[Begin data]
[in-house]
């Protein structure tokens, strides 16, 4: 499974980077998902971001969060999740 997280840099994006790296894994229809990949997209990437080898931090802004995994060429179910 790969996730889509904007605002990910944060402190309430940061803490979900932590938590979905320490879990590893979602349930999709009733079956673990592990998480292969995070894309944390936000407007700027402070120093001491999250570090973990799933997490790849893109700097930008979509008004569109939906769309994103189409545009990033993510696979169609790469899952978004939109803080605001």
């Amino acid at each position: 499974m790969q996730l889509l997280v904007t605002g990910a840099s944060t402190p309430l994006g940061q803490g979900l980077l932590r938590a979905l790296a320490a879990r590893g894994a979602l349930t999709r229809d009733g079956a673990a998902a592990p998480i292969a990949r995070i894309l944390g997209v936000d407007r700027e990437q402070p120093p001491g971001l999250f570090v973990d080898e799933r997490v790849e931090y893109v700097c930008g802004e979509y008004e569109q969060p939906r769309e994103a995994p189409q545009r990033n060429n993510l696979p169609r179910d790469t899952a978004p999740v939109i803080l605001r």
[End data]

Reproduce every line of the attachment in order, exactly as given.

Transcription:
[in-house]
């Protein structure tokens, strides 16, 4: 499974980077998902971001969060999740 997280840099994006790296894994229809990949997209990437080898931090802004995994060429179910 790969996730889509904007605002990910944060402190309430940061803490979900932590938590979905320490879990590893979602349930999709009733079956673990592990998480292969995070894309944390936000407007700027402070120093001491999250570090973990799933997490790849893109700097930008979509008004569109939906769309994103189409545009990033993510696979169609790469899952978004939109803080605001």
């Amino acid at each position: 499974m790969q996730l889509l997280v904007t605002g990910a840099s944060t402190p309430l994006g940061q803490g979900l980077l932590r938590a979905l790296a320490a879990r590893g894994a979602l349930t999709r229809d009733g079956a673990a998902a592990p998480i292969a990949r995070i894309l944390g997209v936000d407007r700027e990437q402070p120093p001491g971001l999250f570090v973990d080898e799933r997490v790849e931090y893109v700097c930008g802004e979509y008004e569109q969060p939906r769309e994103a995994p189409q545009r990033n060429n993510l696979p169609r179910d790469t899952a978004p999740v939109i803080l605001r």